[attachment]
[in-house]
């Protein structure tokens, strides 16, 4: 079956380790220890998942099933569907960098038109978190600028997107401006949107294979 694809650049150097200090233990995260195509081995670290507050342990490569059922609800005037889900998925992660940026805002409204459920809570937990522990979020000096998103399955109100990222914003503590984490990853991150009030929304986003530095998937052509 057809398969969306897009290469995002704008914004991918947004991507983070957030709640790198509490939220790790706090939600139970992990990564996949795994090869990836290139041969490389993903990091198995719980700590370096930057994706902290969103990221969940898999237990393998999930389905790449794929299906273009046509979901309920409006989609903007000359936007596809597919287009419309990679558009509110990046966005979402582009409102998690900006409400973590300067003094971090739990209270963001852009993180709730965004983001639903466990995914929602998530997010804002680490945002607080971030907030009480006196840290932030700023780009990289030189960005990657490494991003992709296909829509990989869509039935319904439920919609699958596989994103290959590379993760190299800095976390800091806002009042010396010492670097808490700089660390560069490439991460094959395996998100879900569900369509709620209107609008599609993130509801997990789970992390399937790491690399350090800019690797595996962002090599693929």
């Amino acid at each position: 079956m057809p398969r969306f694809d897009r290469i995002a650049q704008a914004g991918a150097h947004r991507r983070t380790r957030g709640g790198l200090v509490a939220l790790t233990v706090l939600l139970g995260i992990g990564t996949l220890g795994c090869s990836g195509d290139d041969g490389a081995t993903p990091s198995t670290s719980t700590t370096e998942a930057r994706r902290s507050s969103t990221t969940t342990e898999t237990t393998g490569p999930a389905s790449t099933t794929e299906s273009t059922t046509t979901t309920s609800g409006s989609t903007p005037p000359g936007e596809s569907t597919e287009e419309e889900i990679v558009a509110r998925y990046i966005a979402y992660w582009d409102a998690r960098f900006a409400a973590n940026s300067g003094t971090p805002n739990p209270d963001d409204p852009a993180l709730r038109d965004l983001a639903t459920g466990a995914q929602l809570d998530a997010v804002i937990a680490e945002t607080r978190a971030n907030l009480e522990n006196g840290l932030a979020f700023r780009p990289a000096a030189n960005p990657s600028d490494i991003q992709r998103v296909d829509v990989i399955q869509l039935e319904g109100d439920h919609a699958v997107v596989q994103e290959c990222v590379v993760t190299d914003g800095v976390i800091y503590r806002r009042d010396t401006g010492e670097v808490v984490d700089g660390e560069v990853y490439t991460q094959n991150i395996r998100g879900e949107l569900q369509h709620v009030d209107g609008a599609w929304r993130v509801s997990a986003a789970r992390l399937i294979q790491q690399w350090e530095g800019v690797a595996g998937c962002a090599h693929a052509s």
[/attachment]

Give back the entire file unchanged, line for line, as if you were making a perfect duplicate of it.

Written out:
[in-house]
């Protein structure tokens, strides 16, 4: 079956380790220890998942099933569907960098038109978190600028997107401006949107294979 694809650049150097200090233990995260195509081995670290507050342990490569059922609800005037889900998925992660940026805002409204459920809570937990522990979020000096998103399955109100990222914003503590984490990853991150009030929304986003530095998937052509 057809398969969306897009290469995002704008914004991918947004991507983070957030709640790198509490939220790790706090939600139970992990990564996949795994090869990836290139041969490389993903990091198995719980700590370096930057994706902290969103990221969940898999237990393998999930389905790449794929299906273009046509979901309920409006989609903007000359936007596809597919287009419309990679558009509110990046966005979402582009409102998690900006409400973590300067003094971090739990209270963001852009993180709730965004983001639903466990995914929602998530997010804002680490945002607080971030907030009480006196840290932030700023780009990289030189960005990657490494991003992709296909829509990989869509039935319904439920919609699958596989994103290959590379993760190299800095976390800091806002009042010396010492670097808490700089660390560069490439991460094959395996998100879900569900369509709620209107609008599609993130509801997990789970992390399937790491690399350090800019690797595996962002090599693929």
């Amino acid at each position: 079956m057809p398969r969306f694809d897009r290469i995002a650049q704008a914004g991918a150097h947004r991507r983070t380790r957030g709640g790198l200090v509490a939220l790790t233990v706090l939600l139970g995260i992990g990564t996949l220890g795994c090869s990836g195509d290139d041969g490389a081995t993903p990091s198995t670290s719980t700590t370096e998942a930057r994706r902290s507050s969103t990221t969940t342990e898999t237990t393998g490569p999930a389905s790449t099933t794929e299906s273009t059922t046509t979901t309920s609800g409006s989609t903007p005037p000359g936007e596809s569907t597919e287009e419309e889900i990679v558009a509110r998925y990046i966005a979402y992660w582009d409102a998690r960098f900006a409400a973590n940026s300067g003094t971090p805002n739990p209270d963001d409204p852009a993180l709730r038109d965004l983001a639903t459920g466990a995914q929602l809570d998530a997010v804002i937990a680490e945002t607080r978190a971030n907030l009480e522990n006196g840290l932030a979020f700023r780009p990289a000096a030189n960005p990657s600028d490494i991003q992709r998103v296909d829509v990989i399955q869509l039935e319904g109100d439920h919609a699958v997107v596989q994103e290959c990222v590379v993760t190299d914003g800095v976390i800091y503590r806002r009042d010396t401006g010492e670097v808490v984490d700089g660390e560069v990853y490439t991460q094959n991150i395996r998100g879900e949107l569900q369509h709620v009030d209107g609008a599609w929304r993130v509801s997990a986003a789970r992390l399937i294979q790491q690399w350090e530095g800019v690797a595996g998937c962002a090599h693929a052509s």